There are a number of instances when consumers have imperfect information regarding the quantity they consume. This paper has two objectives: (1) to formally describe how quantity uncertainty is likely to affect consumer behavior and (2) to describe how these changes in behavior are likely to differ depending on how the quantity uncertain good is priced. We develop a theoretical model of consumer behavior under quantity uncertainty which we use to illustrate how different price structures and different locations within price structures matter for how information impacts behavior. We test these hypotheses using a unique panel data set containing information on water consumption habits of more than 88,000 households in the City of Aurora, Colorado. In 2005, Aurora subsidized the purchase of electronic devices for households to monitor water use. These devices provide households with real-time information on their water use. We find that, consistent with the aims of the program, households with the device decreased their water use during periods when they faced a constant marginal price; however, contrary to the aims of the program, their consumption increased during periods when they faced an increasing block rate pricing structure. These results are consistent with the predictions of the theoretical model developed herein.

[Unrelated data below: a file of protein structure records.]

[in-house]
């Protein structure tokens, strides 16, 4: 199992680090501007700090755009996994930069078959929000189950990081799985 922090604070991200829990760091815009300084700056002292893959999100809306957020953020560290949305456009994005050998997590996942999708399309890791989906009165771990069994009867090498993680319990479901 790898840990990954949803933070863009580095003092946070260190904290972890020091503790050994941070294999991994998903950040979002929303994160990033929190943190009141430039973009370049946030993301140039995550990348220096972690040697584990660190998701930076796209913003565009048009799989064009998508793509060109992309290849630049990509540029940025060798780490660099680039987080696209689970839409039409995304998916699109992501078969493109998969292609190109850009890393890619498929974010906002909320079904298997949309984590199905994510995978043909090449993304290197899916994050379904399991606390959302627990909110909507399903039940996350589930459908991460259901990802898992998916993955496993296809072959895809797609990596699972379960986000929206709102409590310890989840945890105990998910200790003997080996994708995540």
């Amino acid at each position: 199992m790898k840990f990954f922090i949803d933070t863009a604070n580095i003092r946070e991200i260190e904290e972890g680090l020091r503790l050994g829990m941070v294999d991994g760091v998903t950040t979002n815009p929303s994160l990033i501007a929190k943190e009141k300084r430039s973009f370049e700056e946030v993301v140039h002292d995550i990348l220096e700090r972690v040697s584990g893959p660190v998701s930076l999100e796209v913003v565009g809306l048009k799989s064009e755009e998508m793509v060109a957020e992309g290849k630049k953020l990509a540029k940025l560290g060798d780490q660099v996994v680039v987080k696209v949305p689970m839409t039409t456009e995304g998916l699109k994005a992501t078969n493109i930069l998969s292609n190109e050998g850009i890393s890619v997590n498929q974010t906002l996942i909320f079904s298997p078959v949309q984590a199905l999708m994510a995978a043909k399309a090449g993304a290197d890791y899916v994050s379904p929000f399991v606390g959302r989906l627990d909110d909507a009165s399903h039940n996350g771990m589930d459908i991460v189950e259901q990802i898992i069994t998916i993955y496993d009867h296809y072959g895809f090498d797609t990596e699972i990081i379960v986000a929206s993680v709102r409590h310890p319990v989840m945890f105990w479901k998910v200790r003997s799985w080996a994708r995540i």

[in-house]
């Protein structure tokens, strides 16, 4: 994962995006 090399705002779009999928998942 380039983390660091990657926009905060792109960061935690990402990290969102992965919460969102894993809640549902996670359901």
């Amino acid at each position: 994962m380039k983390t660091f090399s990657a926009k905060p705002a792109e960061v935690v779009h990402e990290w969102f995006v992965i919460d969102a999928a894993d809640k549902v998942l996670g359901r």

Sexton, R. J., T. A.Sexton, J.Jong-Wen Wann, and C.Kling. 1989. “The Conservation and Welfare Effects of Information in a Time-of-Day Pricing Experiment.” Land Economics65(3):272–9.10.2307/3146671)| false